Top Books Read in 2022 from Two Reading Aficionados
Book reviews from Indianapolis, from Greg Enas offering his Big Ten and Russ Pulliam adding the bottom ten. Greg and Russ share a Jeremiah 29:7 prayer for making Indianapolis as well known for commitment to Christ as it is for auto racing and basketball.
The Everlasting People, G. K. Chesterton and the First Nations | Matthew Milliner
This short but powerful writing from a Wheaton College professor of art history demonstrates God’s work among indigenous peoples amidst terror and exile.
Founding Brothers - The Revolutionary Generation | Joseph J. Ellis
How incredible it was for seven fairly incompatible men and one woman (Abigail Adams) to come together for the Declaration of Independence, the Constitution, and the third way between state and federal authority to create the United States of America.
Children of Fire, A History of African-Americans | Thomas C. Holt
From the slave trade to President Obama, a grand, painful, even redemptive sweeping narrative that is hard to put down.
Wildland, The Making of America’s Fury | Evan Osnos
It turns out I preached in my friend’s West Virginia church where a Democratic state senator, given ample time for his story here, has also been a member. Chicago, Greenwich CT, and Clarksburg W VA all connect to make a fascinating story.
An Impossible Marriage - What Our Mixed-Orientation Marriage Has Taught Us About Love and the Gospel | Laurie Krieg and Matt Krieg
Here is the wonderful testimony of this same-sex attracted wife and mother of her and her husband’s three biological children. Their candid story shows how Jesus has made all the beautiful difference.
Marriage - Sex in the Service of God | Christopher Ash
Very deep dives into the Old and New Testament within cultural and historical contexts make this one of the best lenses on marriage I have ever read.
The Mind of the South | W.J. Cash
Published in 1941, this son of the Carolinas brings southern culture to life, and at times death, as I trembled at God’s view of man playing out in human history yet came away with a very necessary cultural understanding.
Separate Pasts - Growing Up White in the Segregated South | Melton A. McLaurin
In this amazing little memoir published 35 years ago, a retired UNC professor recounts his days growing up in a prominent family in tiny Wade, NC. I hung on to every word as the future professor comes of age while working in his granddaddy’s store on the outskirts of town.
No Flesh Shall Glory - How the Bible Destroys the Foundations of Racism | by C. Herbert Oliver
This one was originally published around the time I was born (the 1950s). The author grew up in Alabama and became an OPC pastor in Maine and gives one of the best biblical interrogations of racism I have ever read.
Bread of Life: Savoring the All-Satisfying Goodness of Jesus Through the Art of Bread Making | Abigail Dodds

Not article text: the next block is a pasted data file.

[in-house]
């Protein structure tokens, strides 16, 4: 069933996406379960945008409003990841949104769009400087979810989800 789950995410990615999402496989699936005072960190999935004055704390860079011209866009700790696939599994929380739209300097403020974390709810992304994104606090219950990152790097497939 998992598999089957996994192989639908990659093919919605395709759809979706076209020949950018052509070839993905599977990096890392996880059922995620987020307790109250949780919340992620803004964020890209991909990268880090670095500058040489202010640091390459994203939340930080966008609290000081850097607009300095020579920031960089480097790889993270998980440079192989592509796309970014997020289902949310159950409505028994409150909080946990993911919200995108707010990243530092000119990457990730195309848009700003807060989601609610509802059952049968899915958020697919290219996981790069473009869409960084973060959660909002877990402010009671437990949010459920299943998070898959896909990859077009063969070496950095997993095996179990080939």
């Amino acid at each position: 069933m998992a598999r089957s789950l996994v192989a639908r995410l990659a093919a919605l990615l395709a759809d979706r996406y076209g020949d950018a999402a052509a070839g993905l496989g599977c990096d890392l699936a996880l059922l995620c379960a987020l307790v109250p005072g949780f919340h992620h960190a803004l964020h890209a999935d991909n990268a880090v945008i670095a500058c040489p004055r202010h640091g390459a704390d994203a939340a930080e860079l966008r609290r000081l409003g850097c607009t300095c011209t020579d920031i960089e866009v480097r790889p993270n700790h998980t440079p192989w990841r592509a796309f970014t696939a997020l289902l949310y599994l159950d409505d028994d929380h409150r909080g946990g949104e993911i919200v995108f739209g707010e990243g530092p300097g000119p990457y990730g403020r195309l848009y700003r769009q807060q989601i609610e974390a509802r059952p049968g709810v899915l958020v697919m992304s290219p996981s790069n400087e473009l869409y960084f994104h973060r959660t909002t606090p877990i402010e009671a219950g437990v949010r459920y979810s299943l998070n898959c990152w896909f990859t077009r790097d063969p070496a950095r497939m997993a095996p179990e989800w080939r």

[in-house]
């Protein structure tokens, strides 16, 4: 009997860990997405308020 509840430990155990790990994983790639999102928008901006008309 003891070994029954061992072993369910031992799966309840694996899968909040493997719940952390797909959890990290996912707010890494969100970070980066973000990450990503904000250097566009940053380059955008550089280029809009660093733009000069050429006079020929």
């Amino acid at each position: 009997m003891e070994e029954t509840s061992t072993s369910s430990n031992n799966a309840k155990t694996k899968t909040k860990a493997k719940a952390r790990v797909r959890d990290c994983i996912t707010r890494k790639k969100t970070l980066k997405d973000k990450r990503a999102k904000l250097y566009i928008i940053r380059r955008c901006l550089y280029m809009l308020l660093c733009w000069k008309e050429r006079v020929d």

Simply. Beautiful. The prose, pictures, recipes, and stories from this Midwestern mom of five, including one with special needs, make this one of my very favorite books to literally and figuratively savor.
From Virginia Slave to African Statesman, Hilary Teage (1805-1853) | C. Patrick Burrowes
A strong biography of someone whose story needs to be remembered for the sake of the future of Liberia.
Hugh Redwood, with God in Fleet Street | William Clark
In some ways, this British reporter did not have an exciting life. He did not bring down a prime minister. He was just a faithful news reporter and editor who told the story of the Salvation Army in news stories and books.
The Rise and Triumph of the Modern Self | Carl Trueman
An incredibly important book, like How Should We Then Live by Francis Schaeffer in 1976.
J-Curve: Dying and Rising with Jesus and Everyday Life | Paul Miller
He captures the Philippians 2:3-4 vision and covers some strong sanctification themes in the context of Christ’s purposes for our suffering.
Authentic Ministry: Serving from the Heart | Michael Reeves
Like Paul Miller, Reeves writes about themes of grace from a pastor’s heart.
Holy Humanitarians, American Evangelicals and Global Aid | Heather Curtis
A good book about the Christian Herald magazine, Bowery Mission for the homeless in NYC and efforts to help people worldwide, 1890—1920. They were applying the doctrine of Christ’s kingship over all the earth.
Chief Scottish Man, The Life and Ministry of Thomas Chalmers | Sandy Finlayson
If someone is surrounded by books all day, likely he could write a good one himself. Sandy Finlayson, the librarian at Westminster Theological Seminary, wrote this solid biography of Thomas Chalmers, the founding father of the Free Church of Scotland.
Broken Pieces and the God Who Mends Them: Schizophrenia Through a Mother’s Eyes | Simonetta Carr
A sad story, but the author puts her hope in Christ. She writes great biographies for young people, and now she has written an autobiographical story of her family in suffering over one of her many children.
Stronger Together: A Gospel Lens on Unity | Maria Garriott
Maria Garriott claims no deep expertise in racial reconciliation. In her humbleness, though, she offers on-the-ground lessons she and her husband Craig have learned in 40 years of PCA church service in inner-city Baltimore.
Christian Parenting: Wisdom and Perspectives from American History | David P. Setran
In one parenting book, David Setran links Puritan Cotton Mather, child psychologist James Dobson, 19th-century century theologian Horace Bushnell, and novelist Harriet Beecher Stowe. The result is good history lessons and much wisdom.